5 Facts about College You Need to Know

Whether you have children, grandchildren, nieces or nephews headed to college when they turn 18, it’s always best to put anticipated higher education expenses into your financial plan–the sooner/younger the better.

Call us to discuss. And read here to learn more:

  1. FAFSA dates have just changed

For students college-bound in the 2017-2018 school year, there is an important FAFSA date change: the application date was just changed from January 1, 2017 to October 1, 2016—three months earlier. Details here.

Even if you think your family makes too much money to qualify for aid, most experts say you should apply for FAFSA (Free Application for Federal Student Aid) anyway, because colleges, state scholarship agencies, and foundations use the FAFSA when deciding who gets their scholarships, as well as how much each student will receive.

Students already on campus should also apply every year. And remember that school deadlines may be different from FAFSA deadlines.

  1. In terms of job prospects, a college degree is more necessary than ever.

According to the Department of Education,“a postsecondary credential has never been more important” because:

  • The average bachelor’s degree recipient will earn about $1 million more in their lifetime than those without a postsecondary education.
  • By 2020, an estimated two-thirds of job openings will require postsecondary education or training.
  • College graduates with a bachelor’s degree typically earn 66% more than those with just a high school diploma and are less likely to face unemployment.

The Wall Street Journal says salaries are rising for new college graduates. “Americans who earned a bachelor’s degree in 2015 landed a job with an average starting salary of $50,651, 5% above the average starting salary for 2014 grads.” Unemployment for recent college grads from 22- to 27-years-old was cited at 4.6% in the article.

  1. The cost of a college degree is high…second only to a home mortgage.

It’s no secret that college costs have skyrocketed. “College has never been more expensive…over the last three decades, tuition at four-year colleges has more than doubled, even after adjusting for inflation,” according to the Department of Education.

For the 2015-16 school year, the College Board estimated the average tuition and fees to be $9,410 per year at four-year, in-state public institutions. Room and board was about $10,000 annually. When you total various scenarios, the average cost of a bachelor’s degree ranges from $52,000-$130,000, depending on whether your child attends in-state or out-of-state, public vs. private university, attends community college first, and whether or not they have housing and food provided.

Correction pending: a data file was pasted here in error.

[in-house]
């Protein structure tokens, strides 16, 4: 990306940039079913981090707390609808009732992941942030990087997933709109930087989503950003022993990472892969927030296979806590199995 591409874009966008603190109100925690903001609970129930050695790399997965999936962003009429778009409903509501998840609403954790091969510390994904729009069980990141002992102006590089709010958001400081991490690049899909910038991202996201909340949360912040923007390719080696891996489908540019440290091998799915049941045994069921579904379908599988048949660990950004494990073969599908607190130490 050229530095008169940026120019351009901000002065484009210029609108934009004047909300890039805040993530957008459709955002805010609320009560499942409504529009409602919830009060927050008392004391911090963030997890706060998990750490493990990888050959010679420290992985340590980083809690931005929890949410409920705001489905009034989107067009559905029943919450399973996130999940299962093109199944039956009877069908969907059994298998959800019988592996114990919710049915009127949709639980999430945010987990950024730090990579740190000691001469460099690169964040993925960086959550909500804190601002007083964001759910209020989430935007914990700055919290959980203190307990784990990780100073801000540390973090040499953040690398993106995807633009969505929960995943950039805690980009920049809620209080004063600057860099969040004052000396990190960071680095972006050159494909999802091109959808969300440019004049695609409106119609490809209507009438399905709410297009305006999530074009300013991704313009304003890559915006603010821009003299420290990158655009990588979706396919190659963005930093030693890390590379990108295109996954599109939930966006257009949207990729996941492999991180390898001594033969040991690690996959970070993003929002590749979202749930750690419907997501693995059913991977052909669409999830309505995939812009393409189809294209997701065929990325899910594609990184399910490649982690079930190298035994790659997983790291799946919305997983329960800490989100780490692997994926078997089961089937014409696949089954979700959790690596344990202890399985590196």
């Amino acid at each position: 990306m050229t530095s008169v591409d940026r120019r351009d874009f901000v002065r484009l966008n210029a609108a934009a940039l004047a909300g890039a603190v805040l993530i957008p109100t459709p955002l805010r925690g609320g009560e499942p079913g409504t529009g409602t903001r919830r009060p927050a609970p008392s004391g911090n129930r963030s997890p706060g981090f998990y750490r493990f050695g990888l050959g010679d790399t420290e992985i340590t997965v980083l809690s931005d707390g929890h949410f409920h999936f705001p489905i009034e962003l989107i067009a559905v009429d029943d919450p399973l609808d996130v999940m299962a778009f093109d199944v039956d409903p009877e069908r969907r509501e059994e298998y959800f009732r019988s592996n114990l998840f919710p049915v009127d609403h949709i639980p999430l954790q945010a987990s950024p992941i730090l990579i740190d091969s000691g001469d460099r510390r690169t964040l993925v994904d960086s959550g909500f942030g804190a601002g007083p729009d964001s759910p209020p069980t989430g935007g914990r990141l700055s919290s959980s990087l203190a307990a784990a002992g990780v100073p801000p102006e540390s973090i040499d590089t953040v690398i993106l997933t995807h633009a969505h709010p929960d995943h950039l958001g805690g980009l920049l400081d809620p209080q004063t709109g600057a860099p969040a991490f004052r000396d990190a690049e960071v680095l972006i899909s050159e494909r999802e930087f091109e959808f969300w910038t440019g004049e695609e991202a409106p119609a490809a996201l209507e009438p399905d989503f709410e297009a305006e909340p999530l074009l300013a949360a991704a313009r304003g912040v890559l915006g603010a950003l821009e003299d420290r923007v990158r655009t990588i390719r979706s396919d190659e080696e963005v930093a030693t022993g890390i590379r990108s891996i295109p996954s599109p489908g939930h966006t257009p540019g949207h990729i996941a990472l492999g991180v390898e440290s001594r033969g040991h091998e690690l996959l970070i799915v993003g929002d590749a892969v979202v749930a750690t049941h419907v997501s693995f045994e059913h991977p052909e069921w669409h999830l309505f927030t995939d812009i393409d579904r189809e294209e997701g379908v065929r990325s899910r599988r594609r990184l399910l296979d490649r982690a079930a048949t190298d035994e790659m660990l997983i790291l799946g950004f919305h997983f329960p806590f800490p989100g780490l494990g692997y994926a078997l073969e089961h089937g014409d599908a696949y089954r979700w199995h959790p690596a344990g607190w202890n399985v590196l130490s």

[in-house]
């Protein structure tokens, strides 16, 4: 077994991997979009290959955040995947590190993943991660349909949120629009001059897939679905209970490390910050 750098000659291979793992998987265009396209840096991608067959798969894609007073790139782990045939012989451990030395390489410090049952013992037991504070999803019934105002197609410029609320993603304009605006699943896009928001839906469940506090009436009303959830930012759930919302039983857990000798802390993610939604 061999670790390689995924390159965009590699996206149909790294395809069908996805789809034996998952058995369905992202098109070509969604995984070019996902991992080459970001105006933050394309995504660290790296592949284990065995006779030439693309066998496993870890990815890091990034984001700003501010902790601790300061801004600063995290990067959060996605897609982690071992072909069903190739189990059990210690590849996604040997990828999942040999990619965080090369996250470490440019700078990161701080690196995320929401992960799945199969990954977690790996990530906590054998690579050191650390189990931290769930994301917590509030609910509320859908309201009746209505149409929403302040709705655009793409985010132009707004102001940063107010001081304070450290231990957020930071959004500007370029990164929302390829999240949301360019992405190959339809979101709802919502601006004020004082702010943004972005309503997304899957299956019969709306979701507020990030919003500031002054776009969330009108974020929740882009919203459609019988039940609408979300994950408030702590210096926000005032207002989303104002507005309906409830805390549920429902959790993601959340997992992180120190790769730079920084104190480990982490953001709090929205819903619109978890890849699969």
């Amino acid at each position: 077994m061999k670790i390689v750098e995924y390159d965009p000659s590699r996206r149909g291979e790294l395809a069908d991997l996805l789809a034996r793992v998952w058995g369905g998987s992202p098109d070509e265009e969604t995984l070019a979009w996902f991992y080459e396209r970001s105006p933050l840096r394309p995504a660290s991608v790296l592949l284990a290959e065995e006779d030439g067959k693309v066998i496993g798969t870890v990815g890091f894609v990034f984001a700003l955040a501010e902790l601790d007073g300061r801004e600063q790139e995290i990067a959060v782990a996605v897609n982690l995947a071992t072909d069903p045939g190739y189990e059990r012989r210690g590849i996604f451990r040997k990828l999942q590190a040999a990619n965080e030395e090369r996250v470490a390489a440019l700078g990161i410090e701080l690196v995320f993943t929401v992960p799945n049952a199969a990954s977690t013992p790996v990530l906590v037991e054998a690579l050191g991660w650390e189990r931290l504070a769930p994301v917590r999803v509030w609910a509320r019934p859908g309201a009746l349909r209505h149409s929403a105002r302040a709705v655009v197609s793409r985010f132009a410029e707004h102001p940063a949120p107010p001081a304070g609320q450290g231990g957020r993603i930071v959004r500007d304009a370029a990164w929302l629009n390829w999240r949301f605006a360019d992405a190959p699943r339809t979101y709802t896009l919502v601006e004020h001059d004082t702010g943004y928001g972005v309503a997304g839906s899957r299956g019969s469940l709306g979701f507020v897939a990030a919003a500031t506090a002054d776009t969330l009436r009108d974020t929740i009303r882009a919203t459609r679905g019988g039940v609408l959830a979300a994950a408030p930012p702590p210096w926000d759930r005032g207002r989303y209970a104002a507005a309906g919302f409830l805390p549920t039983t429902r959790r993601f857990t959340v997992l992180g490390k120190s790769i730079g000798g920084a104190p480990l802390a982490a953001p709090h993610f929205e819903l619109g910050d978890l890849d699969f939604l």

Chart from CollegeBoard.org

 

In fact, these days, paying for a college education is one of the biggest outlays any family will ever make, after their home mortgage.

Why so much? According to a Center for American Progress report, it was “the Great Recession and resultant state budget cuts that led to the public college tuition hikes which have unduly burdened low- and moderate-income families.”

  1. Student debt is the highest in history

Student debt is a $140 billion-a-year industry, with 42 million Americans bearing $1.3 trillion in student debt. The federal government holds 93% of these outstanding student loans, making the Department of Education, in essence, one of the world’s largest banks. The average class of 2016 graduate with a student loan will owe more than $37,172, the highest level of debt yet. Almost 71% of bachelor degree recipients will graduate with a student loan, compared with less than 50% two decades ago.

Wall Street Journal

  1. Try NOT to sacrifice retirement for college

A recent survey of parents by HSBC Group found that 98% of U.S. parents are considering a college education for their child—and 60% would be willing to go into debt to fund it. Although parents say this makes it difficult to keep up with other financial commitments, they still think it’s more important than long-term savings or credit card repayment. And 37% of U.S. parents say their children’s education is more important than their own retirement savings.

Commenting on the findings, HSBC’s Global Head of Wealth Management said:

“The financial sacrifices that parents are willing to make to fund their children’s education are proof of the unquestioning support they will give to help them achieve their ambitions. However, parents need to make sure that this financial investment is not made to the detriment of their own future wellbeing.

“By having a financial plan to meet their family’s overall needs and reviewing it regularly, parents will be better placed to support their children’s studies without compromising on their own long-term financial goals.”

A recent segment on CNBC agrees that sacrificing your retirement is not the best decision in the long run, and urges people to plan early: Watch here.

Let’s discuss ways you can plan ahead to fund both college tuition and your retirement. Call us today.